How to Respond to Children in a Way That Helps Them Feel Heard

by ParentCo. February 16, 2017

mother holding young kid resting on shoulder

We all like to live in a democracy, yet at times, we expose our children to a tyranny of sorts. The other day, my nine-year-old son threw a tantrum, demanding to know why I didn’t allow him to go swimming with his friends.

“Because I said so!” The words flew from my mouth before I could withdraw them.

Although these words are normally effective when it comes to nipping an argument in the bud, they also hurt a child’s feelings. They label children as objects to be seen and not heard, no different from the household cat.

Watching my son rush to his room, bang the door behind him, and shout about how evil I am made me feel like Cinderella’s cruel step mother. The scene brought back memories of my own childhood. Although I did not condone my son’s attitude, I empathized with him and understood how he felt.

My mother’s word was law. If she told me something, I accepted it and kept my opinion to myself. If I asked for something, and she said no, there was no room for why. I’d get an answer exactly like the one I meted out to my son. Pressing the point further earned me a harsher punishment, like being walloped with a mulberry tree stick, which left me feeling angry, powerless, and unloved.

I remember one particular day when I was still in high school. I made plans with my friends to watch a movie at a cinema in town. When I asked for my mother’s permission to go, she firmly and unequivocally said no. She said we had a television that worked perfectly well in the house, and that I could watch the movie there if I so wished.

When I asked her why, she said the dreaded words – because she said so. I knew better than to push the point. I remember feeling very bitter and unappreciated. It seemed like she cared only for herself and did not want me to be happy.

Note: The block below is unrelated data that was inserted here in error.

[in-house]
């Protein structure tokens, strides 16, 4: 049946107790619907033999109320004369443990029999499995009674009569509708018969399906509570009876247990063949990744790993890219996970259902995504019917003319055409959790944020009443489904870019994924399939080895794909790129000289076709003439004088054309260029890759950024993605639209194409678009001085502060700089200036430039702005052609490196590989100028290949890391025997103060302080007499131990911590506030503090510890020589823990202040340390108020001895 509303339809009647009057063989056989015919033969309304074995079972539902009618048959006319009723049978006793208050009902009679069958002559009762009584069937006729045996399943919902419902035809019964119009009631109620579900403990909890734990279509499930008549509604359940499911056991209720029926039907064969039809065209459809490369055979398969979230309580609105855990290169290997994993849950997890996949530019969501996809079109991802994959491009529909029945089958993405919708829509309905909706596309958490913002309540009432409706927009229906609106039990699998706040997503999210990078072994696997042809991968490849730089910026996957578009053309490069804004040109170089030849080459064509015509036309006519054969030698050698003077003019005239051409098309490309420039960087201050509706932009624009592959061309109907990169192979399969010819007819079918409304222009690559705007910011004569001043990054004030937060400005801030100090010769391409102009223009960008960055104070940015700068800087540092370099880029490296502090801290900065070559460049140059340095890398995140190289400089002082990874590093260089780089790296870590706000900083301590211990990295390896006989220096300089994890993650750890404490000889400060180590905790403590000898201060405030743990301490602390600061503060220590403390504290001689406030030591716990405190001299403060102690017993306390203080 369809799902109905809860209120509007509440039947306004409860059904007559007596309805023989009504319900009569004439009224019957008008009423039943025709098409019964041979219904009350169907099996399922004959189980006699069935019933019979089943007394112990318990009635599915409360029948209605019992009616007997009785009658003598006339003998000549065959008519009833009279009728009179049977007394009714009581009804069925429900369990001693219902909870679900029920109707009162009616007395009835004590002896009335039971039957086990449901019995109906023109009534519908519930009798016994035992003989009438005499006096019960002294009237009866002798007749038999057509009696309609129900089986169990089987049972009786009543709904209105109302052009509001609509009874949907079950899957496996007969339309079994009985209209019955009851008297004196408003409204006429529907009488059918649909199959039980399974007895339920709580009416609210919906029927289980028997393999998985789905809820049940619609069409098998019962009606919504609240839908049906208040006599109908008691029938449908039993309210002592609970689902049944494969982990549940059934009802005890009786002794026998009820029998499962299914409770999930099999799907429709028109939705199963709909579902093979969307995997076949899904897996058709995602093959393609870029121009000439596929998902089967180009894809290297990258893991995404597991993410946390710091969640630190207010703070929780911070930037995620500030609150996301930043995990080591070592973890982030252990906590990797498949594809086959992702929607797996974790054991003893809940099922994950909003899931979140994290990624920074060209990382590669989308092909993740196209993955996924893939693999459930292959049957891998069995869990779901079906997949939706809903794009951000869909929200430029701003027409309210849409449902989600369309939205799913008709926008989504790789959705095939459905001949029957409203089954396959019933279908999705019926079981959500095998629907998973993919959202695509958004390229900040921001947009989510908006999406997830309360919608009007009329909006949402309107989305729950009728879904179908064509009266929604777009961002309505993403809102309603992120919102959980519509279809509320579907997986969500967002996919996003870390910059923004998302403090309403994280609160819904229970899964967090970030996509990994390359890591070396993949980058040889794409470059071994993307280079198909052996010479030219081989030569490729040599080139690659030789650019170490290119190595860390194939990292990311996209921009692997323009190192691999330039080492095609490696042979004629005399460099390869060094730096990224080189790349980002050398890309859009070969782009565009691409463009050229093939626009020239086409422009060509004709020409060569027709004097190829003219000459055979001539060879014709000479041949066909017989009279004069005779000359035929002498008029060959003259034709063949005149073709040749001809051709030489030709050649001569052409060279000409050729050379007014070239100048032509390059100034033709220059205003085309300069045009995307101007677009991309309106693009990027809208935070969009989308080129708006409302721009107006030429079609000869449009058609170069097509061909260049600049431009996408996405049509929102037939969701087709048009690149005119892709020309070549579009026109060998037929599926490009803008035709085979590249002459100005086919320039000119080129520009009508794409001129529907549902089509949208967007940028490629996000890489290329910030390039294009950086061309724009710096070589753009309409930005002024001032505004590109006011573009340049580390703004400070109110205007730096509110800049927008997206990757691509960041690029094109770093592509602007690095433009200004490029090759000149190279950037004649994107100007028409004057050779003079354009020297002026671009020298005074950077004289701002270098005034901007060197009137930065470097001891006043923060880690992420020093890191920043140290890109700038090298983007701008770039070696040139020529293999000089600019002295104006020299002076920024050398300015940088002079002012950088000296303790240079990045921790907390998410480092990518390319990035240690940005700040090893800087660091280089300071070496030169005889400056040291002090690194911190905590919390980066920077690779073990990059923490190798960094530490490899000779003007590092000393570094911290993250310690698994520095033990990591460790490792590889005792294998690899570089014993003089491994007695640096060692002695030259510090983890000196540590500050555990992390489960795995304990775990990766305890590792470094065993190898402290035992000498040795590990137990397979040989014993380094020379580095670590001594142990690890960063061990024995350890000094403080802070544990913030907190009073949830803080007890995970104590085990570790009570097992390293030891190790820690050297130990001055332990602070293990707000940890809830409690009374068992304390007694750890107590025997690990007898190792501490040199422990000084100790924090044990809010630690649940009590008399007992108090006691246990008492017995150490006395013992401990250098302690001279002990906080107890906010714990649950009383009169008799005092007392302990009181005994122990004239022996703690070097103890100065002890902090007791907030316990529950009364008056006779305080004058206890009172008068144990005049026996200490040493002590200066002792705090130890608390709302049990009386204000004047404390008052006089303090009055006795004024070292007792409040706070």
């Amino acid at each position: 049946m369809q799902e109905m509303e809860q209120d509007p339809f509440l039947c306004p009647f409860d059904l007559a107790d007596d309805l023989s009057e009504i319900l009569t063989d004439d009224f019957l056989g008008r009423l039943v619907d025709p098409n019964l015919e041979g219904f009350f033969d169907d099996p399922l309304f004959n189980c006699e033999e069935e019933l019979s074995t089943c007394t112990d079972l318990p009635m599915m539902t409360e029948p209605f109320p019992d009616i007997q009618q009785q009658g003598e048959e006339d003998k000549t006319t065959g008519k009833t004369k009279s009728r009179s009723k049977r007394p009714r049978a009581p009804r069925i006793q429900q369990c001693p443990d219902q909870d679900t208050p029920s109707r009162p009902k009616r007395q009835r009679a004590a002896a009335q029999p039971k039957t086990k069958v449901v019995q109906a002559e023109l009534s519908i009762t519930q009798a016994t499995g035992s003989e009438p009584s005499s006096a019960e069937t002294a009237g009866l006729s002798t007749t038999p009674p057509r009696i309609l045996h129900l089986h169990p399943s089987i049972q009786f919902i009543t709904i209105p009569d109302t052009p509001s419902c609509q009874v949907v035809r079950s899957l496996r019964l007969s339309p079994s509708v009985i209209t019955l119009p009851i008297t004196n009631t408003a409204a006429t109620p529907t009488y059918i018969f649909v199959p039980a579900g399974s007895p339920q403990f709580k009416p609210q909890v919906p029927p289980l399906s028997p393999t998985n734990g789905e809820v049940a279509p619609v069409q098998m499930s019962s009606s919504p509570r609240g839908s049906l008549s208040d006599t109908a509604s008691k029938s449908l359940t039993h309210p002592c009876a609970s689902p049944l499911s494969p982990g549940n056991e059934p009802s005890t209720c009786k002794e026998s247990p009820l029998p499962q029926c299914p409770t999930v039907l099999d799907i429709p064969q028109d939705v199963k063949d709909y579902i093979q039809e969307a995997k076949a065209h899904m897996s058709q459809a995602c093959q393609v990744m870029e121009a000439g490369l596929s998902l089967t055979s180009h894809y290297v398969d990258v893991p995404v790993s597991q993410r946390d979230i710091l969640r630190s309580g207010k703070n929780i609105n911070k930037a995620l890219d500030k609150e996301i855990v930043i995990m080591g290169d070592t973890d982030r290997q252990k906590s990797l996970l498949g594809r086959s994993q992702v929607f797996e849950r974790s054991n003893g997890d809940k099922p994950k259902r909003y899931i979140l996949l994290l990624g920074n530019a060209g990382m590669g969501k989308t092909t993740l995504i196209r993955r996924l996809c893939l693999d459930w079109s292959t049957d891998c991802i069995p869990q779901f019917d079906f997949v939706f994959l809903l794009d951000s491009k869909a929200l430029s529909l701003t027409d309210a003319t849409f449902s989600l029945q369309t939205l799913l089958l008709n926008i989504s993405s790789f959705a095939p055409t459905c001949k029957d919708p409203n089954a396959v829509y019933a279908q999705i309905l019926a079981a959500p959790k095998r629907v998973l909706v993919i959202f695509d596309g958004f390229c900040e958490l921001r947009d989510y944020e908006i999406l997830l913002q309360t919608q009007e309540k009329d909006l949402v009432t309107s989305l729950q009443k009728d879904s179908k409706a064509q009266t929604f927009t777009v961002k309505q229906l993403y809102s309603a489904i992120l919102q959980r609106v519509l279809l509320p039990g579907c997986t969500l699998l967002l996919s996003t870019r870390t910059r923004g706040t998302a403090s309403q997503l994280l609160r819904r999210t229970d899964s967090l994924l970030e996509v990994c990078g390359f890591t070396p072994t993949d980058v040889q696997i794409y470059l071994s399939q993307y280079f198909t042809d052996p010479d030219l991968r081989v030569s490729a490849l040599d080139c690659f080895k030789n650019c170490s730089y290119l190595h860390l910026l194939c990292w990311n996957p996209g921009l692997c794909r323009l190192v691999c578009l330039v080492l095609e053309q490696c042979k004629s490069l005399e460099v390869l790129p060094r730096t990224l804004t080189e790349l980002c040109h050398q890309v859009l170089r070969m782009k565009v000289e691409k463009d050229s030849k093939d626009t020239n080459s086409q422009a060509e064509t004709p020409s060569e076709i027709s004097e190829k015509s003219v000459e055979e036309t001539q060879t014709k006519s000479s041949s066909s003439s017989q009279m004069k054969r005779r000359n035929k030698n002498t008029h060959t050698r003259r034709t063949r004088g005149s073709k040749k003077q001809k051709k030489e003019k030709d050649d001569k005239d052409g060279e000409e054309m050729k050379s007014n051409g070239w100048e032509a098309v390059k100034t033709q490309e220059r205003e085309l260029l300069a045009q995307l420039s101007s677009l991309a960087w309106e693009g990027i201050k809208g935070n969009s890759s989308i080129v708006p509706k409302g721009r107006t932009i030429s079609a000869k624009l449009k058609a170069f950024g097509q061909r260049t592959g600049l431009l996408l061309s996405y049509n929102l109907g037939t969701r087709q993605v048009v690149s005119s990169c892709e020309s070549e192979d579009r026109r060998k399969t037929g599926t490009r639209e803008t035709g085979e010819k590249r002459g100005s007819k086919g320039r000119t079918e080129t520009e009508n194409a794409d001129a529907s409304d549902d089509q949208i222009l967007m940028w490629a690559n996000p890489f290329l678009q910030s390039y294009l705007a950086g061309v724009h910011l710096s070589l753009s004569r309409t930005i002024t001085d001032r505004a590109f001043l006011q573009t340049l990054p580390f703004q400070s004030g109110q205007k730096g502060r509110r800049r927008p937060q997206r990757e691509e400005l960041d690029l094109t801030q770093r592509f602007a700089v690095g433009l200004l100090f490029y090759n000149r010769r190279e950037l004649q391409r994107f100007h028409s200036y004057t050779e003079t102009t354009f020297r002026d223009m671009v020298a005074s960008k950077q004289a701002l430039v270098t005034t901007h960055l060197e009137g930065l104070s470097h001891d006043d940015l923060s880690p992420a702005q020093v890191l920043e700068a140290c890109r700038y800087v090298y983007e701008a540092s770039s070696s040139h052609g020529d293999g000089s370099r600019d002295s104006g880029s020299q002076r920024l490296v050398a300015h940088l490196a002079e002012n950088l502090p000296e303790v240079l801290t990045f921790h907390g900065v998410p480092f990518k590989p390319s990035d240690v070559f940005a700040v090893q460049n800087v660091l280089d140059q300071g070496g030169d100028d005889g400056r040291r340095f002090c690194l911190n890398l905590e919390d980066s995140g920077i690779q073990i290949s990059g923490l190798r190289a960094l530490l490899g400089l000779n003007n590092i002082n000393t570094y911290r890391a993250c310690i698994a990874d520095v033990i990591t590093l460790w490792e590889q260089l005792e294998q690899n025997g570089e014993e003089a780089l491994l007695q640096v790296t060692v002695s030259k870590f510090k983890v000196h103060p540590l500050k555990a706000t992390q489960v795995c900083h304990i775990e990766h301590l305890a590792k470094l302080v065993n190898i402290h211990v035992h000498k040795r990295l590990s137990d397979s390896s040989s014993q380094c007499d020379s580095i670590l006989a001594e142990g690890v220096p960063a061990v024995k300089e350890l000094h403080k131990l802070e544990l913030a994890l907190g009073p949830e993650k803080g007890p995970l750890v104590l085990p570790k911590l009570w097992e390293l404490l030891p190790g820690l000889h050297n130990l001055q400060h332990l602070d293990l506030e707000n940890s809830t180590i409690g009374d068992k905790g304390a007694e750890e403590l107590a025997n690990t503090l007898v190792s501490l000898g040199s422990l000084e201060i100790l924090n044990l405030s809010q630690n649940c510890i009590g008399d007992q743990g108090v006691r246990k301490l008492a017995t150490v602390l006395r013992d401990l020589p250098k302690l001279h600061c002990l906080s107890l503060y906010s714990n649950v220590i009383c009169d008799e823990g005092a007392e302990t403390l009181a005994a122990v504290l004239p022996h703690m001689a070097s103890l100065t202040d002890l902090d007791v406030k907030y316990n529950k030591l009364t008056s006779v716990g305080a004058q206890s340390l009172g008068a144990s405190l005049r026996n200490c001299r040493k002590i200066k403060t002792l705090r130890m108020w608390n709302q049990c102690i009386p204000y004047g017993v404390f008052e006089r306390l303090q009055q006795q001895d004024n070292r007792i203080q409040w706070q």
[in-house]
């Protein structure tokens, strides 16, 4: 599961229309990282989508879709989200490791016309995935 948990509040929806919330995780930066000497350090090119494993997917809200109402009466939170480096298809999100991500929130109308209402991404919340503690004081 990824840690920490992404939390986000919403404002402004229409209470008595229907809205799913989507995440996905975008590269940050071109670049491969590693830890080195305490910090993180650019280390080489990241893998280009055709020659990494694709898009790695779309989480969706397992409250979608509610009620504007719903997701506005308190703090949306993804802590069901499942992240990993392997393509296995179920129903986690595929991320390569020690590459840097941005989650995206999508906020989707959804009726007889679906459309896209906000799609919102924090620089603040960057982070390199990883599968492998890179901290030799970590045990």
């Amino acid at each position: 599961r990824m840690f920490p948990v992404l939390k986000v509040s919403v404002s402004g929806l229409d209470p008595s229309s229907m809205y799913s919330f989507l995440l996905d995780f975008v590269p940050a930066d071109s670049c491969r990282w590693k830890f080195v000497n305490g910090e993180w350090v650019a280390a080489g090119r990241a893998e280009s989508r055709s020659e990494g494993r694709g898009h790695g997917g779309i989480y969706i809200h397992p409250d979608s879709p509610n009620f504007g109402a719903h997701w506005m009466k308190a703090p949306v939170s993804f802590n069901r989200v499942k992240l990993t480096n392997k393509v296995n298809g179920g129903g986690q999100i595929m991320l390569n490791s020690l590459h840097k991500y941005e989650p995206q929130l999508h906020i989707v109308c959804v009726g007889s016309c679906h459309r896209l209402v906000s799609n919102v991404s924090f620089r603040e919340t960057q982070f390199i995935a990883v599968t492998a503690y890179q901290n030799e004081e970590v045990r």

I realized something that day: While denying me what I wanted disappointed me, what hurt more was an answer that disregarded my feelings. Her words jabbed at my heart like a spear. It was less about what she said than how she said it. I vowed to myself that day, that if I ever had kids of my own, I would be much kinder to them.

So it surprised me when I found myself dealing with my son in the same manner that my mom dealt with me.

At some point I realized it was not out of hatred that my mom denied me so many things. She was trying to protect me from the problems she had encountered during her younger days. For instance, she conceived me at a very young age and tried in the best manner she could to help me avoid an early pregnancy. She did this by keeping me where she could monitor every movement I made.

I made sure my son didn’t go swimming that day because of fear – fear that he would drown because he was never taught how to swim. I never taught him to swim.

Children do not understand the motive behind a refusal, nor do they realize their parent has their best interests at heart. The only thing they understand is that you’ve shattered their plans by saying no.

To avoid sparking anger and bitterness in my child, I recognized that I should stop using the autocratic route. Harry Wormwood, a classic example of bad parenting from the movie “Matilda”, comes to mind. When asked by his daughter why he didn’t sell good cars, Wormwood says, “Listen, you little wiseacre: I’m smart, you’re dumb; I’m big, you’re little; I’m right, you’re wrong, and there’s nothing you can do about it.” From experience, I knew this approach would not be effective with my son.

As adults, we ask questions and expect answers. Yet we disregard questions asked by children or use scare tactics to silence them. Instead of shooting down questions or treating kids as if they have no right to answers, we should answer them in a way that will make them feel appreciated. The problem is not in saying no; it is the parent who cannot tolerate a question.

Children deserve answers and explanations. When my son asked why he couldn’t go swimming, I should have explained that he first needed to take swimming lessons. I should have also highlighted the dangers of playing in a pool, especially as a non swimmer.

He might not have been happy with my answer, but when in a calmer mood, he would think of what I told him and appreciate the logic behind it. “Because I said so” are not only angry, demeaning words. They’re a denial of someone’s rights. They cut off questions at the roots with the finality of a judge’s gavel instead of the responsibility and care of a parent.



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